Six people rescued off Dublin coast in separate incidents

Howth RNLI said inflatables are not suitable for Irish waters and urged the public to wear a suitable life jacket
Six people rescued off Dublin coast in separate incidents

Six people were rescued off the coast of Dublin by Howth RNLI on Sunday in two separate incidents.

The Howth RNLI all-weather lifeboat was launched shortly after 3pm to reports of a motorboat with three people on board which had suffered engine failure two miles north of the Ireland’s Eye, an uninhabited island off the coast of Howth.

Weather conditions were good with light southerly winds.

The lifeboat located the broken-down vessel within 15 minutes of launching.

Once it was established that all on board were well, the crew passed a tow line from the lifeboat and the boat was towed back to Howth harbour.

Inflatable dinghy

A second incident was reported at 7.15pm when a call came in from a concerned sailor regarding an inflatable dinghy in Howth sound with three people on board who were attempting to row back to Burrow beach.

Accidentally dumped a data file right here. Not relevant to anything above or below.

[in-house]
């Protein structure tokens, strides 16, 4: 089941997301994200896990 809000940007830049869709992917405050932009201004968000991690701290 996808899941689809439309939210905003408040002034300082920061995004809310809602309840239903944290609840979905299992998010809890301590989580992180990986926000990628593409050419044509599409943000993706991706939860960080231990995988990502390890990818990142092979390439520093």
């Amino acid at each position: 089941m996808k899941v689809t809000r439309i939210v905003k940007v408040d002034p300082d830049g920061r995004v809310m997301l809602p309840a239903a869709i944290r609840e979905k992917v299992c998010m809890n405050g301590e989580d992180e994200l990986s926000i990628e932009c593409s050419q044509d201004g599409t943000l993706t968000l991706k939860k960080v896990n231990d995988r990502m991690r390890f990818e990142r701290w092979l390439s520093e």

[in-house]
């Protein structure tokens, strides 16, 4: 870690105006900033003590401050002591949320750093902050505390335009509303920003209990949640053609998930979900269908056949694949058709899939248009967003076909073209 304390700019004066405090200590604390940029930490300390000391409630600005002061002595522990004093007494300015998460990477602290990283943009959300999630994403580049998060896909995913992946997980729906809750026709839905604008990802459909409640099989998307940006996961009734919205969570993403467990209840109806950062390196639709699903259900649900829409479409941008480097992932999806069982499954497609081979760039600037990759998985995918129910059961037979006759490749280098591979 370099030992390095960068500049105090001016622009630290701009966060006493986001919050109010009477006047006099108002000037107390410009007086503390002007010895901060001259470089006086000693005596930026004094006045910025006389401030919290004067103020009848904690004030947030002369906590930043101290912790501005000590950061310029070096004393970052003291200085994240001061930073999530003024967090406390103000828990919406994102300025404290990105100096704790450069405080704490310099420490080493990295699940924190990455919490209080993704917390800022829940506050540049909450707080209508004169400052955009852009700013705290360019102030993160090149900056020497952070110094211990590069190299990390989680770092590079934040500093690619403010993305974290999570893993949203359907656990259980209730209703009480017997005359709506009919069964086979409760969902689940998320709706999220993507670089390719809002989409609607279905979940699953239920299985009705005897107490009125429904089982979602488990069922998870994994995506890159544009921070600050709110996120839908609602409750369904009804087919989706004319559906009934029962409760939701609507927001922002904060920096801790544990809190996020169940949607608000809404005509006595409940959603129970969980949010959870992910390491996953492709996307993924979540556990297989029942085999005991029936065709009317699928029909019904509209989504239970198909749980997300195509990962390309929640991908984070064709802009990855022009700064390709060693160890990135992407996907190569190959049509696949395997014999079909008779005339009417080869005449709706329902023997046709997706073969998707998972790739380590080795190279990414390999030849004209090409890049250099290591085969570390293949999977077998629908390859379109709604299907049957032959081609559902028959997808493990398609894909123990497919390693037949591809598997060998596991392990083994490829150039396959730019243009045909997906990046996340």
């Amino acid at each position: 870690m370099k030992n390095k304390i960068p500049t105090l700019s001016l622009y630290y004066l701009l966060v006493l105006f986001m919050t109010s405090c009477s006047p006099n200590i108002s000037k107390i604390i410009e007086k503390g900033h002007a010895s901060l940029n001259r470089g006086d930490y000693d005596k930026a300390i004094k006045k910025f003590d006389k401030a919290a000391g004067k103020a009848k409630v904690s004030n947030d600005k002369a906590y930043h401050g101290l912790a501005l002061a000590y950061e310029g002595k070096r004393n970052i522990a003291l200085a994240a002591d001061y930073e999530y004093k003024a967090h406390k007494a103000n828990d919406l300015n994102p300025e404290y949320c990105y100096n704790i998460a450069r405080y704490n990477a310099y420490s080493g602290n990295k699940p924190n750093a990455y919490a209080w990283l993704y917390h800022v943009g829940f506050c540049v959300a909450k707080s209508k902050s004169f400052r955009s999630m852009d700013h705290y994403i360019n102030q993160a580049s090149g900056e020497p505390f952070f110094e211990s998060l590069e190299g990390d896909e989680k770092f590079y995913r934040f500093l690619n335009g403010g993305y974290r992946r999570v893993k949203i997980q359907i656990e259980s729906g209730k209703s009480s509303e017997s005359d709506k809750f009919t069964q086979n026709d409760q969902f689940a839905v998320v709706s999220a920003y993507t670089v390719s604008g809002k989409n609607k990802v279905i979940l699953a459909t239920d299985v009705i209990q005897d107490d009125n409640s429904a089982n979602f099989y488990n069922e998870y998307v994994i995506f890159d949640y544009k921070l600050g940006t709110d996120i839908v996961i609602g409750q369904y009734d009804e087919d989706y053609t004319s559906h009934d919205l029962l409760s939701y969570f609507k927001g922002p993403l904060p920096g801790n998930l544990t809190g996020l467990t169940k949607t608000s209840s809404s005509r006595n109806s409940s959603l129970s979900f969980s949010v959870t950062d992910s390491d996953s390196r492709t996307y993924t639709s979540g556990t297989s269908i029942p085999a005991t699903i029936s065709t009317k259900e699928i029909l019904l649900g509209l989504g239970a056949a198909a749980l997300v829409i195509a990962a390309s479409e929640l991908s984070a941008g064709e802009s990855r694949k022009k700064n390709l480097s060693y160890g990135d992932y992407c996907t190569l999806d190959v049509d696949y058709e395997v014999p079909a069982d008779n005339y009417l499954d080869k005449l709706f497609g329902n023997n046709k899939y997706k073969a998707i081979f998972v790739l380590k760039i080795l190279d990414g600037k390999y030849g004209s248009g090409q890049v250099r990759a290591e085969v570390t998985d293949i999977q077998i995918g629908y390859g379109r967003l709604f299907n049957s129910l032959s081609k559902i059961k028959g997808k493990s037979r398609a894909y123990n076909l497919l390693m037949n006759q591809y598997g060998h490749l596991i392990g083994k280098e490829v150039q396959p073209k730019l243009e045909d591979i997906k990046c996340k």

Due to the southerly winds, the inflatable was being blown offshore.

The lifeboat reached the inflatable in minutes, and it was observed that none of the three on board were wearing life jackets.

The crew took the three individuals onto the lifeboat and returned them to the safety of Howth harbour.

Howth RNLI inshore lifeboat helm Ian Martin said: "Although the conditions for heading out on the water were good today, things can change very quickly and with inflatables like these, even the slightest wind can take them out to sea.

"That is why inflatables are not suitable for Irish waters.

"It’s also really important that anyone going out on the water wears a life jacket that is suitable for the activity they are doing and that it is in good working order and fits well.

"With the good weather forecast for the coming week, we expect a lot of people will be spending time on or near the water. If you do get into trouble, remember to Float to Live - lean back, using your arms and legs to stay afloat. Control your breathing, then call for help or swim to safety. In a coastal emergency call 999 or 112 for the Coast Guard."

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